By marrying Jim, I was doing something for my own personal satisfaction and pretty much in defiance of my father's wishes. What I didn't anticipate was how a series of events would dovetail together and forever complicate my life. Jim and I were just settling into an apartment together and tackling the realities of married life: he was looking for a job, and I was calling my mother ten times a day for recipes and tips on cleaning products. However, my string of beauty titles was still generating enough heat and momentum to land me a regular stint on the local news channel, KFMB in San Diego, as the weather girl. It was a popular morning show called Sun Up and a great opportunity I didn't want to miss. So I didn't mind that I had to rise and shine each morning at 5 AM and leave early to tape the show.

Then, while I was still learning on the job how to report on the barometric pressure and describe cold fronts for the morning news, I started waking up to bouts of morning sickness! What a shock! That wasn't much fun. It was only a few months into the marriage and—bam!—I became pregnant, first with my son, Damon, and two years later with my daughter, Tahnee. Needless to say, Dad was even more pissed off than ever, and a period of estrangement between us kicked in.

I had dreams of using the recent exposure I'd gathered to start building an acting career, but now I could feel my resolve was crumbling. A girl can't live on professional ambitions alone. I hadn't counted on this unexpected turn. In fact, no one had anticipated where my strong emotional attachment to Jim would lead, and most of my inner circle was shocked to see my plans go so far off course. But at the heart of my feminine soul I still felt that we were destined to be together. It would take more than a little nausea to shake my commitment. I had to see this thing through. And, happily, we had two adorable, healthy children. In fact, even my father's heart softened when he finally saw them. It was love at first sight.

Some might look at our union as a dreadful mistake. I used to think so myself at times, but in the final analysis it was truly a blessing. I knew that I had a decision to make. Was I to focus on my relationship with Jim and make a life with him, or was I to follow my ambitions for a career? The feminism of the '60s hadn't hit yet, but that didn't matter. I had never thought of asking for a consensus to follow my own mind, heart, and gut. Those were my willful days. The result was I had my first child at nineteen.

Even so, the birth of my two children had stopped me cold, and it took me a while to regain my equilibrium. I was forced to take a step back and reassess my whole life. Only it wasn't just mine anymore; it was ours. I still imagined that Jim and I could move forward together, with our children, but that was not to be.

Is Helen Gurley Brown's promise of "having it all" an idle one? Under the circumstances then, how could I hope for that? How could I be true to my biological destiny and my loving feminine nature and also not defect from my personal calling? As things evolved, opportunities did come a-knocking from Hollywood, but I wanted to go to New York and do theater. However, Jim had his own ideas, and unfortunately they didn't include either option for me. The breach that grew between us over the next few years gave me the license to gather up my two kids and leave my hometown and my marriage behind. But I didn't make it to New York. Moving to the Big Apple was an expensive proposition and with two children would prove too difficult. I had started to save money from modeling jobs for the airfare, but my locker at work was broken into and my money stolen. This setback was too much for me. I took it as an omen and changed my destination to Los Angeles, where at least I wouldn't have to acquire an entirely new wardrobe for four different seasons and worry about where my kids would play. As a Southern California girl, I didn't even own a winter coat.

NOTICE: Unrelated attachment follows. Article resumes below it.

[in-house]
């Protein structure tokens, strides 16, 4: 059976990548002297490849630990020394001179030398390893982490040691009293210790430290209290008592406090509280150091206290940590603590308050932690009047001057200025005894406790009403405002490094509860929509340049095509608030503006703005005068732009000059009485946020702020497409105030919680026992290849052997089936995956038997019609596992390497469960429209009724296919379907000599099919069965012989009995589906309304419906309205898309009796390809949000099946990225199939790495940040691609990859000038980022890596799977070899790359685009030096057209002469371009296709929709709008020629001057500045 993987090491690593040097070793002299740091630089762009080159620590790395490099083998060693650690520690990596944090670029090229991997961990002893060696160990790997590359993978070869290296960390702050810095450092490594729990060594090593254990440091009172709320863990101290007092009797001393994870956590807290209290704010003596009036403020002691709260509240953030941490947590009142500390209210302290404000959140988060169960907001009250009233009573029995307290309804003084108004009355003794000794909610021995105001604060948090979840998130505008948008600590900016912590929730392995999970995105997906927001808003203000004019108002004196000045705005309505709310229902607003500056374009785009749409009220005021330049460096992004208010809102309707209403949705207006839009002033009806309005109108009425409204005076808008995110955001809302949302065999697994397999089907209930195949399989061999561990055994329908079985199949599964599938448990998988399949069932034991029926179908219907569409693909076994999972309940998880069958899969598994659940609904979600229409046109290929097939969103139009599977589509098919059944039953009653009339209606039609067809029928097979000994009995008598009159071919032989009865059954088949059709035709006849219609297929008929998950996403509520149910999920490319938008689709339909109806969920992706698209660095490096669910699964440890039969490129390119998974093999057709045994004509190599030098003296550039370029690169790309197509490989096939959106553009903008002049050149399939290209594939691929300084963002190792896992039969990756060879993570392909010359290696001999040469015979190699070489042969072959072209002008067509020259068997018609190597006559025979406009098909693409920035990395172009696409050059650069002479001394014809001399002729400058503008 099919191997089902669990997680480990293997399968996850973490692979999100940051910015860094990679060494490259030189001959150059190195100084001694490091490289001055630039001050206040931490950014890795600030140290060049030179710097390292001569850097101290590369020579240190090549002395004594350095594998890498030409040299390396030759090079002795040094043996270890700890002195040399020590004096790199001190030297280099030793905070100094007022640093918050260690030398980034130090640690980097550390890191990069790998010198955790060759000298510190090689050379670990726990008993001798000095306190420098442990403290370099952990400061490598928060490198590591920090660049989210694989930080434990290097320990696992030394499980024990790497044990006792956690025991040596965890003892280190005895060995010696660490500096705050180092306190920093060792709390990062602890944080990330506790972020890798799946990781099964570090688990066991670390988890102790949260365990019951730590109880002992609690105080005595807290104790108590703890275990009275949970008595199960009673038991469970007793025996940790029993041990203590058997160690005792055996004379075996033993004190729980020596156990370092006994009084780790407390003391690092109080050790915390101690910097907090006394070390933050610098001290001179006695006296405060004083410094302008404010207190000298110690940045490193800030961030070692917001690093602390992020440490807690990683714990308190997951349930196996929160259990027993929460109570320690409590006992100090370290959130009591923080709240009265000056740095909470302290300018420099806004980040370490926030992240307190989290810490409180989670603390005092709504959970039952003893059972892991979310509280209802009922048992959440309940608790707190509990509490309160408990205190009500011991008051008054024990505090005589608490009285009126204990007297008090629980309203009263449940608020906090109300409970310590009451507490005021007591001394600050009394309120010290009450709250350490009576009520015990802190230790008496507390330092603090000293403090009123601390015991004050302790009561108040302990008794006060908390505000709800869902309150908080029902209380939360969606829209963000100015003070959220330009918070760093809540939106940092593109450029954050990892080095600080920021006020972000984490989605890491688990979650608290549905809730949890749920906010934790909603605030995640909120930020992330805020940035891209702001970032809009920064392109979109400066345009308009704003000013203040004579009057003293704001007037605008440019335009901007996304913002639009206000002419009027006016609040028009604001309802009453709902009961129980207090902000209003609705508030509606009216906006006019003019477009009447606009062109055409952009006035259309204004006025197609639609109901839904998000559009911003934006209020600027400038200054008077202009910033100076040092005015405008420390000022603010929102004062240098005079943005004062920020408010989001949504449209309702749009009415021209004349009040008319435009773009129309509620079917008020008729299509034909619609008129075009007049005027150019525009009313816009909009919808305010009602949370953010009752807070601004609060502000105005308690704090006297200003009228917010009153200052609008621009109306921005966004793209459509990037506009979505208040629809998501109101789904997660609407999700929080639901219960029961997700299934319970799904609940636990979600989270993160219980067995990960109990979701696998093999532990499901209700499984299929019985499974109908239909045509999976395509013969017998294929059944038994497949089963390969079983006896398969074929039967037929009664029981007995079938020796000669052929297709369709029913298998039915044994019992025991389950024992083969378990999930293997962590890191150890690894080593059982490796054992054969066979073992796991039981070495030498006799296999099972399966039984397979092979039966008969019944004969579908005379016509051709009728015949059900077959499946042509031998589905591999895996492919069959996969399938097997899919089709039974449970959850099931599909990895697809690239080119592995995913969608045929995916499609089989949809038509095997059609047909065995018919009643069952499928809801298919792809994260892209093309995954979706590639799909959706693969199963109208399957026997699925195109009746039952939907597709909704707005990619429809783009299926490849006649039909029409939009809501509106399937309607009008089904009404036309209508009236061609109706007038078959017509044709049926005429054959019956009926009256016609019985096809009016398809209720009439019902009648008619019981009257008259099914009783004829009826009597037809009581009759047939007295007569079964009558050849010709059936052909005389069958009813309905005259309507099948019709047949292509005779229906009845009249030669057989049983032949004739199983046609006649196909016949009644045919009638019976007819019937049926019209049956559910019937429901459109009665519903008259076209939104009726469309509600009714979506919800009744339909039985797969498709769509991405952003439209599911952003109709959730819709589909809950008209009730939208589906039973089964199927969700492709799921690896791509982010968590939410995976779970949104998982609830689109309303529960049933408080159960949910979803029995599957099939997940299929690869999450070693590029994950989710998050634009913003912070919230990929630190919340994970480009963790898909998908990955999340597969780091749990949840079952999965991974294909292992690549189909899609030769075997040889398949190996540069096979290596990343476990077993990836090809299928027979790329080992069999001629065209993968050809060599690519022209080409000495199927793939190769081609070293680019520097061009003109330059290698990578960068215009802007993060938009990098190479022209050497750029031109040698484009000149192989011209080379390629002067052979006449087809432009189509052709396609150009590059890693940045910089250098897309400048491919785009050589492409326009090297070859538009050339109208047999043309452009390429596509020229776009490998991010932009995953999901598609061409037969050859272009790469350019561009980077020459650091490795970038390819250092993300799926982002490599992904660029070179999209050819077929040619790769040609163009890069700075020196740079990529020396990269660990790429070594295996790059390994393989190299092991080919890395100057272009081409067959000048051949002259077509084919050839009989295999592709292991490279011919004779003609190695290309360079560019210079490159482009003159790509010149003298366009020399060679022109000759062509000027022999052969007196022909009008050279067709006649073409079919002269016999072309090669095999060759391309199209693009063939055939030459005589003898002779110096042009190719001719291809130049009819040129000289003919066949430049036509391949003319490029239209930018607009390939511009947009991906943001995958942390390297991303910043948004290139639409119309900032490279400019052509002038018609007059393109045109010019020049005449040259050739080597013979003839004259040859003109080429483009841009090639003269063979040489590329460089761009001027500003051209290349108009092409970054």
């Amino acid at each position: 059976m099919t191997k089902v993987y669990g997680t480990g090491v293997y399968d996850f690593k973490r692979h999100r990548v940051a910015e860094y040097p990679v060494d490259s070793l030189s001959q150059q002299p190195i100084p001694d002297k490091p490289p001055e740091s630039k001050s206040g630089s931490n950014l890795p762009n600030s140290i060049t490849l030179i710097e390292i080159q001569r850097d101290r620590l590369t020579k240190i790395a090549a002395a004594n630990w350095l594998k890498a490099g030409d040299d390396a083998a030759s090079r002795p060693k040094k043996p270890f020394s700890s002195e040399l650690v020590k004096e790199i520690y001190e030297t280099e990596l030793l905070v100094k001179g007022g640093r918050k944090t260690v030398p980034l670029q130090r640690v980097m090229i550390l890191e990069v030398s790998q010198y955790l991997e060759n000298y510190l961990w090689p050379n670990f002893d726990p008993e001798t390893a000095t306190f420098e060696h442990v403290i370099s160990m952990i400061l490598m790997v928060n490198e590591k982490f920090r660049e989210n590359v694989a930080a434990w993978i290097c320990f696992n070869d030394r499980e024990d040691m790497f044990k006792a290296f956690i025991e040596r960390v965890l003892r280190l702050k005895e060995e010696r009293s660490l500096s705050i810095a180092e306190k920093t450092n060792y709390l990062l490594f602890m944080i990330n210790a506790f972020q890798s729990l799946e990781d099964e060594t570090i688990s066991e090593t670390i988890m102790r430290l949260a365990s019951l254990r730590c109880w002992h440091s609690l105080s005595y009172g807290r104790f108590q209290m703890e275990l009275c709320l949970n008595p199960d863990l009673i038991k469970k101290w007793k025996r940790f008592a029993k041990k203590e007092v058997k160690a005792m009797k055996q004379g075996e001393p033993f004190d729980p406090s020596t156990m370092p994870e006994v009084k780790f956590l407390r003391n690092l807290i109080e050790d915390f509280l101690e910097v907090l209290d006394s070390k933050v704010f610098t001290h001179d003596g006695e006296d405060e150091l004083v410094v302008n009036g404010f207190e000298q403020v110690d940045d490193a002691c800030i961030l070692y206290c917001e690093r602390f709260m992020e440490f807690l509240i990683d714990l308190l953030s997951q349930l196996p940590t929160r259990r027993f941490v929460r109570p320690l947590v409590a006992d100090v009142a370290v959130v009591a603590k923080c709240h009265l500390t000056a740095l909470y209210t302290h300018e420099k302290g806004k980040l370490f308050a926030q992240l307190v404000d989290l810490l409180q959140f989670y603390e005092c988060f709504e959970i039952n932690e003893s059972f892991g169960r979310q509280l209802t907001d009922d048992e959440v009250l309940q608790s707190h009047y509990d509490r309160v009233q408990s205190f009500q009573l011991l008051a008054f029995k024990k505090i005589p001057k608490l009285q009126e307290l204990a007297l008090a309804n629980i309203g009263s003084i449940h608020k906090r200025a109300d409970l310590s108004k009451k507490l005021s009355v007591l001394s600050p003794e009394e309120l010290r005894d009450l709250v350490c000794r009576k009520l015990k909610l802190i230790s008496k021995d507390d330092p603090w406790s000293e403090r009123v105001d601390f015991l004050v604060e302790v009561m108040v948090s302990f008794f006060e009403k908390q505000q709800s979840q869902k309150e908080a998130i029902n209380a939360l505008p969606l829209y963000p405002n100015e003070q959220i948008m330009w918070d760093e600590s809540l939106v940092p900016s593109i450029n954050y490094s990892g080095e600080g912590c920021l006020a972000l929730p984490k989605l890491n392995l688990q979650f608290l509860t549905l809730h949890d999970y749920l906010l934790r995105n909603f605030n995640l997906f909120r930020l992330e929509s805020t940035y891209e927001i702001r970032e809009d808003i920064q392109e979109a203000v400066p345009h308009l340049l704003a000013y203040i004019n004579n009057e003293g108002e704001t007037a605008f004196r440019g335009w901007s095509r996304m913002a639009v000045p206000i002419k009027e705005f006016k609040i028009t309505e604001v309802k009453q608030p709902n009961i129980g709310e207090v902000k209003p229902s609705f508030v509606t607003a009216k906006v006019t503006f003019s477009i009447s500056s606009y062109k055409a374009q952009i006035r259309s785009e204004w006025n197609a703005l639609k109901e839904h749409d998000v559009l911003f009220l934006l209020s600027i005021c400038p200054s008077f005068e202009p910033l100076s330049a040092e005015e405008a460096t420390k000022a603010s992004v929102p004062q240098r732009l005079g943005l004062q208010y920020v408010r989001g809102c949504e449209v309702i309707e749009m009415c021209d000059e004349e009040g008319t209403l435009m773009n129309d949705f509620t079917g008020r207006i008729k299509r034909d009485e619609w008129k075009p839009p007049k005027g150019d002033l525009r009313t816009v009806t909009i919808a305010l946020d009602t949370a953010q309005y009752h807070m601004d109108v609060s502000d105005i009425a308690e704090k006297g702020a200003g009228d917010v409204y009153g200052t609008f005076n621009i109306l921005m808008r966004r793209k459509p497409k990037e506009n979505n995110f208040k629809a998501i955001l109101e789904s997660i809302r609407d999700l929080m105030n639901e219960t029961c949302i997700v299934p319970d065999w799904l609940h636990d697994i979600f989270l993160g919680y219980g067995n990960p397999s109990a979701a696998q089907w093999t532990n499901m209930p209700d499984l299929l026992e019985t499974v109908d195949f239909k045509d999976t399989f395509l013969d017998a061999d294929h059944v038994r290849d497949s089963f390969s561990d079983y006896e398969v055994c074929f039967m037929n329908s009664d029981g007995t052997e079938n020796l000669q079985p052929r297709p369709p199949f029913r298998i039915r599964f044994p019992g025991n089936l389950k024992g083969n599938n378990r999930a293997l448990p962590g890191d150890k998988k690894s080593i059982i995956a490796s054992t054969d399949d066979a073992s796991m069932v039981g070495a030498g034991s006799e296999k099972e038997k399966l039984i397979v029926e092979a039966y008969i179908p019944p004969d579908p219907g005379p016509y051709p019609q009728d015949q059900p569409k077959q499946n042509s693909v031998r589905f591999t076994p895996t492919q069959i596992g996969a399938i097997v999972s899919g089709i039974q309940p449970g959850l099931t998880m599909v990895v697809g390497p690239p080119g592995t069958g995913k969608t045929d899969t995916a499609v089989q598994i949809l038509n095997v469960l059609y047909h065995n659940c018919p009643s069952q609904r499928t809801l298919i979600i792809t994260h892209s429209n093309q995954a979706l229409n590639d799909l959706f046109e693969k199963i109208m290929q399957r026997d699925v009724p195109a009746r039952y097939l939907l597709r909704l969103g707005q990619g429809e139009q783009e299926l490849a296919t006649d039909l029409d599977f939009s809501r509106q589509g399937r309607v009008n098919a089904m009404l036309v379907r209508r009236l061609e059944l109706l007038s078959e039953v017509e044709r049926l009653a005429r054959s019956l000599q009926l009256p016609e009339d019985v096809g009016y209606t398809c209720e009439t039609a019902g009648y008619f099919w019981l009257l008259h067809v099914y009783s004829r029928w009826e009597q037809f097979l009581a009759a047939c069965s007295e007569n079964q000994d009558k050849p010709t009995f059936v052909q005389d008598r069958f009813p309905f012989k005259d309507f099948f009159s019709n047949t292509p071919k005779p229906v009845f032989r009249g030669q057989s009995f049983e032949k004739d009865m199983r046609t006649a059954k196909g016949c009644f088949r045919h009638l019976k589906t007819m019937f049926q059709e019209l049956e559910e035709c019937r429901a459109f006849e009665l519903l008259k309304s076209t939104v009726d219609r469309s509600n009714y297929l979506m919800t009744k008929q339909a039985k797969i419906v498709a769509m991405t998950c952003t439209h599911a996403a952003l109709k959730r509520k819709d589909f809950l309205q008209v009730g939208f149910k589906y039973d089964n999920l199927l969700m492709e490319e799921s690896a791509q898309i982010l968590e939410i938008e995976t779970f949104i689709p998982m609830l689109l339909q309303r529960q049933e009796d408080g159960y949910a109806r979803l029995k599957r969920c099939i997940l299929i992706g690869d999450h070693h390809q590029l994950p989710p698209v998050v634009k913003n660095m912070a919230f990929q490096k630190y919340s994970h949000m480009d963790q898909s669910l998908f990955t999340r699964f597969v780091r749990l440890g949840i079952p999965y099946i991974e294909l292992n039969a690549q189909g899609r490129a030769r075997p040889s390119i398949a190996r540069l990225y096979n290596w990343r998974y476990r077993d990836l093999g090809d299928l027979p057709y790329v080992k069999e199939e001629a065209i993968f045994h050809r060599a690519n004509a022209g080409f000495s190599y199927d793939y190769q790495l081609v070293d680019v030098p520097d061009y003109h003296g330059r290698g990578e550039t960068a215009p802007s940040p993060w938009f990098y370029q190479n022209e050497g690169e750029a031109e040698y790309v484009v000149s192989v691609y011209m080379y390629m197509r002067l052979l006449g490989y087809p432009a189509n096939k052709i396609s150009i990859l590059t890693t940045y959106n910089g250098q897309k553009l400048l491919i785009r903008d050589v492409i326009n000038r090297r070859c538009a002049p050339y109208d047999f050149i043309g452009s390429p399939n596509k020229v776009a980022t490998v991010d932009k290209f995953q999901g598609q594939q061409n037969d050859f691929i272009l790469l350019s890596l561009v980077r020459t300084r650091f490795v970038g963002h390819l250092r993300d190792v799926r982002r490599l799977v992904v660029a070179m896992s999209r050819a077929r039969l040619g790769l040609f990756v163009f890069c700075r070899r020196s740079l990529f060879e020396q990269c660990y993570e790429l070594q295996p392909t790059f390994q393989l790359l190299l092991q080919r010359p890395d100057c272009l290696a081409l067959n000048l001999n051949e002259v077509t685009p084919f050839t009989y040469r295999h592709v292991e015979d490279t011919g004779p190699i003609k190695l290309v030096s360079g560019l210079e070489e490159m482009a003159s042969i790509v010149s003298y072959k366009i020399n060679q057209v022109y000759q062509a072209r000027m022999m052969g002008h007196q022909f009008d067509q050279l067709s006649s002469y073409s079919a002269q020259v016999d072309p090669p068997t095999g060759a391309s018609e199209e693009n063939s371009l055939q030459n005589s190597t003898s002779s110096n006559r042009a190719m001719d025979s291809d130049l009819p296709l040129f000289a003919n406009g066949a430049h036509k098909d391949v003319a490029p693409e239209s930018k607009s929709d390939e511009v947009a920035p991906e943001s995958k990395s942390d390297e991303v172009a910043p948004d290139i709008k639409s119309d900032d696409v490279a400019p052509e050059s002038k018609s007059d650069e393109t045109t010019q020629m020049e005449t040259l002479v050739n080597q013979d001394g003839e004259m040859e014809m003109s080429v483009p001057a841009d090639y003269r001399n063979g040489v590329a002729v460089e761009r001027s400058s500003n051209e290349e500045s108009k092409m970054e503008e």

My breakup with Jim remains the most painful decision of my entire life. For our children's sake, I should have stayed. Kudos to my mother on that score. C. S. Lewis wrote that you "stand taller when you bow." But I wasn't in the bowing mood. People talk about "falling in love," but there is also a will to love, which is what it all boils down to after the honeymoon is over. At our painfully young age, we didn't have the serious relationship tools to manage that kind of love. Those qualities come with a maturity that I couldn't even dream of possessing at the time. We were both just too damn young.

That doesn't, however, excuse me. The damage I did to my children and Jim by taking off as I did is immeasurable. It would take a whole book to get into it. I have no defense for my foolishness, except to say that I was young and pigheaded. My children are the best thing in my life . . . that I haven't done. Their good character, resourcefulness, and talents are all to their own credit. More on that subject later, when I can delve a bit further into motherhood.  
From Raquel: Beyond the Cleavage by Raquel Welch (April 1, 2010); reprinted with permission from the publisher.


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